8 year old Isaac Hughes, from Mold, north Wales, was born with a neurological condition called Moebius Syndrome. It’s a rare congenital disease which causes paralysis in some of the cranial nerves; especially those that control the muscles of the face, eyes and ears. Affecting his facial muscles and muscle tone, the condition causes the inability to smile and laugh; severely constricting his facial expressions. Realising that very few people are able to see past the physicality of people, such as her son, suffering from such disabilities and diseases, his photographer mother, Ceridwen Hughes, decided to set up a non-profit orgranisation called Same But Different, in an attempt to spread awareness about the existence of a variety of rare diseases, that the majority of the population know little about. Considering there are 350 million children around the world suffering from rare diseases, the herculean task of actually documenting them, let alone normalising how they’re viewed by society is an important one, to say the least.
Using her trained eye, Hughes launched The Rare Project inspired by her son, aiming to change certain prejudiced notions people have regarding those with disabilities. She highlights the stories of the people beyond the condition, and wishes others to explore the same. The Rare Project captures children and adults alike; breaking down the barriers of silence surrounding them and giving parents, like her, a means to understand their child better. Through her work she’s trying to raise awareness and funds for the investigation into rare ailments as well. Ceridwen wants us to get to know Isaac, and many like him, for the fun-loving joker that he is. To see these afflicted children for the people they are, rather than only the conditions they have. Scroll down to see some of the incredible and fun photographs of these kids just being kids, regardless of their situation that’s viewed as pitiable by so many.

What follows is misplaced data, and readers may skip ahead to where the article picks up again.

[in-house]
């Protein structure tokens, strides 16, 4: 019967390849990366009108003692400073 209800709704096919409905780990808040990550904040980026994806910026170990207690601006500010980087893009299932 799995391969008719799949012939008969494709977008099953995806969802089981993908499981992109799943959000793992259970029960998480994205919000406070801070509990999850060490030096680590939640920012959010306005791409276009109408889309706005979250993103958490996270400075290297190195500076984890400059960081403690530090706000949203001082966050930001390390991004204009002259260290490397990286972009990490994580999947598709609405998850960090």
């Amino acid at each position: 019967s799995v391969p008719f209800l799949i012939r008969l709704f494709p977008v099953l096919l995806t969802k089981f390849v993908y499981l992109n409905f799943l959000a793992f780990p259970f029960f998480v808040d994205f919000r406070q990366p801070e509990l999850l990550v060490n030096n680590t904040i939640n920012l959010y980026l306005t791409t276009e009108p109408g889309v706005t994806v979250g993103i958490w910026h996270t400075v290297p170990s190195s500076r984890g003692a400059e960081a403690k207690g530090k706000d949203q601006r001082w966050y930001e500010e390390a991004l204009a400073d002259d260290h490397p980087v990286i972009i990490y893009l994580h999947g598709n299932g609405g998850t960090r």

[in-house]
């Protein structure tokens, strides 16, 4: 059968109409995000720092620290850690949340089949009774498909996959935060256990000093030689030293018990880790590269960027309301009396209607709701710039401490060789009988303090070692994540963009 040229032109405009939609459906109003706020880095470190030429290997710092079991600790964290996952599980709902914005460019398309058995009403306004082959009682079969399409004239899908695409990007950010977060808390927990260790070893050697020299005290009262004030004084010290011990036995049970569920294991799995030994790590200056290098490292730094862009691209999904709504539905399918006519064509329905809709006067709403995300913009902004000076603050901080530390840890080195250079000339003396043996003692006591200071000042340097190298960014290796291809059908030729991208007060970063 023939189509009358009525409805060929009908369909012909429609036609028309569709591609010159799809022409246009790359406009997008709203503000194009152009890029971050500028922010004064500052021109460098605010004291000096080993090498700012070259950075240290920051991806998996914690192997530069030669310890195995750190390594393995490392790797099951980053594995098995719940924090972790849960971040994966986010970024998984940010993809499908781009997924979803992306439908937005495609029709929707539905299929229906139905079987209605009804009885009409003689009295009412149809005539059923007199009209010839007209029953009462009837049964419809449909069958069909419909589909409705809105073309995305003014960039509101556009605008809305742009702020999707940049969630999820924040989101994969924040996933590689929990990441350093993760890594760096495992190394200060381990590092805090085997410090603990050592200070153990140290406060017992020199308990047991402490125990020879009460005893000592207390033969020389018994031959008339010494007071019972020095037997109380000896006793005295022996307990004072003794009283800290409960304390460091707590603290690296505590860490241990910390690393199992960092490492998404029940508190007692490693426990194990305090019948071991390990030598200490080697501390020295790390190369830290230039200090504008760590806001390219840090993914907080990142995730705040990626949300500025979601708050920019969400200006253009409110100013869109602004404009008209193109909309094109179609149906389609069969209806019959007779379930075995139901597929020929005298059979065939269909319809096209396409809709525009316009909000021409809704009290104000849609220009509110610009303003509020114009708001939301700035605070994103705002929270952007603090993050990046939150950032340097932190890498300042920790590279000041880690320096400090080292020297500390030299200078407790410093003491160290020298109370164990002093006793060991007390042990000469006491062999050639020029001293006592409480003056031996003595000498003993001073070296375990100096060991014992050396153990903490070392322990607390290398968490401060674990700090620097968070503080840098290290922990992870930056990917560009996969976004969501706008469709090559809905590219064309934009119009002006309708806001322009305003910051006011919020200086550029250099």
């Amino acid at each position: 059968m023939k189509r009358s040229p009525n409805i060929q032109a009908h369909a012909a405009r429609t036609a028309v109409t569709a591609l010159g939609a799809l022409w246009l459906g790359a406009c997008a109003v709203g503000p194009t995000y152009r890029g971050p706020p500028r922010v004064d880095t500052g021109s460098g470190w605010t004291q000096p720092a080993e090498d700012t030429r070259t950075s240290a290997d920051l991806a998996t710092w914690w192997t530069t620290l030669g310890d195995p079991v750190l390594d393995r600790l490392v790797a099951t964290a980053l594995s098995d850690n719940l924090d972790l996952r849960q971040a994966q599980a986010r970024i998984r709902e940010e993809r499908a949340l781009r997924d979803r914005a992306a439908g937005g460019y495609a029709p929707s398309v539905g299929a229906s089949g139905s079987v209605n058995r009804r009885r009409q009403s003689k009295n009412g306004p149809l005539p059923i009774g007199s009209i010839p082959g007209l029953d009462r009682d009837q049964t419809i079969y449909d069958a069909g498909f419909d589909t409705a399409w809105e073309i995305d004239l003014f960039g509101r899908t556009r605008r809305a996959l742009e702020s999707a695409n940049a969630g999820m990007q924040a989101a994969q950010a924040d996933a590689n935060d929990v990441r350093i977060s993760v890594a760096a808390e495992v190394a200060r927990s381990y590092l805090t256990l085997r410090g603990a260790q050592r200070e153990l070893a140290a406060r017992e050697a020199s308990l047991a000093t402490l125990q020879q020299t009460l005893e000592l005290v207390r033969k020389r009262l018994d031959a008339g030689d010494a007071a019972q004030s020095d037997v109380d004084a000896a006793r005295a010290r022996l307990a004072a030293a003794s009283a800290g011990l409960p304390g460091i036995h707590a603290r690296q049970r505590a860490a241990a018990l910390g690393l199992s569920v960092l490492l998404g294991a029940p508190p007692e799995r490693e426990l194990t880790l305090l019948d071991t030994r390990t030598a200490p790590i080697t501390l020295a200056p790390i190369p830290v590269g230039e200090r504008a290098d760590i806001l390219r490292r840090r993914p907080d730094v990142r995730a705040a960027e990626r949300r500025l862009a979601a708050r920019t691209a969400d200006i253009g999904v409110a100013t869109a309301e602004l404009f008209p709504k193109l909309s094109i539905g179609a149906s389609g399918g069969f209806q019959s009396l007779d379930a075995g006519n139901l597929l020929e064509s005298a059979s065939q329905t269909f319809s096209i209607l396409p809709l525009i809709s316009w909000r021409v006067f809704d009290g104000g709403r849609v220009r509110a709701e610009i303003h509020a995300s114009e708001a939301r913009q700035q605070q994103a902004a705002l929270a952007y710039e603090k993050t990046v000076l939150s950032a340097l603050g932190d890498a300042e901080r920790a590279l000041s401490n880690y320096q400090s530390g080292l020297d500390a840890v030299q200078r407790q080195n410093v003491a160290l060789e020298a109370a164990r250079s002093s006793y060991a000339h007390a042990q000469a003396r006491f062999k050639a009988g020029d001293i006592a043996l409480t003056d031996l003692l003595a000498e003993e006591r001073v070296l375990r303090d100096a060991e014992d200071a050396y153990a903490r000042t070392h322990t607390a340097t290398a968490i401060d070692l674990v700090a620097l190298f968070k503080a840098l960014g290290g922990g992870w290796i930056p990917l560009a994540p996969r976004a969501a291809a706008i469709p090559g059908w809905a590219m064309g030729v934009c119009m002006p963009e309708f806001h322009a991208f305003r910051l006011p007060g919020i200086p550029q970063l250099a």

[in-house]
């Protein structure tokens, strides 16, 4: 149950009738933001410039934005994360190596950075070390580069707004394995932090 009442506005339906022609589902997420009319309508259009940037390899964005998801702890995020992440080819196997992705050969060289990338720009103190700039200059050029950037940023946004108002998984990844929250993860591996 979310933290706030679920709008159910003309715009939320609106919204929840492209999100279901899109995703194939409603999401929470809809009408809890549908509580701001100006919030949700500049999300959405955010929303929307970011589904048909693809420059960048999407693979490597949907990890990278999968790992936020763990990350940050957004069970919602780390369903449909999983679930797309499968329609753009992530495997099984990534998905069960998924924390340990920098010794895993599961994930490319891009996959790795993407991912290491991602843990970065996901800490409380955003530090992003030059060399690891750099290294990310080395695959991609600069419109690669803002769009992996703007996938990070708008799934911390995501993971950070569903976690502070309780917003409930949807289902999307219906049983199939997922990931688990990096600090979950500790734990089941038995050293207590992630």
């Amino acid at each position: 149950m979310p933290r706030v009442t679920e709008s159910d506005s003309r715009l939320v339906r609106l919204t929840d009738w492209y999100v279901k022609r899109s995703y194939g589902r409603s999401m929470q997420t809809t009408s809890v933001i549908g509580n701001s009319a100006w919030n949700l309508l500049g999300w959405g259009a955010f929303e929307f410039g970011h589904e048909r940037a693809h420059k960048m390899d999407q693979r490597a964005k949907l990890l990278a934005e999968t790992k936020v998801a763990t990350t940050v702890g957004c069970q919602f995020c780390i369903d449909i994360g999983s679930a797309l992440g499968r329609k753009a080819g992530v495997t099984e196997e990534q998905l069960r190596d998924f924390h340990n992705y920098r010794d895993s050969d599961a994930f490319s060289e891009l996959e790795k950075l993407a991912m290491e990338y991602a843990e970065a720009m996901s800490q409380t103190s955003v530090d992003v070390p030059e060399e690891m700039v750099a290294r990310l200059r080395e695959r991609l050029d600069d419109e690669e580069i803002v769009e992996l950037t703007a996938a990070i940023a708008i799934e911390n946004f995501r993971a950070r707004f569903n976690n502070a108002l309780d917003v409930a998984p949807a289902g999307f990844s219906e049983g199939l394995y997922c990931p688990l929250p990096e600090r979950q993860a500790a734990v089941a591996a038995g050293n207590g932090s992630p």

All photographs and information about the children are courtesy of Ceridwen Barkley photography and The Rare Project.
Click here for a published guide of the common dental issues seen in patients with Down syndrome, as well as practical advice for caregivers.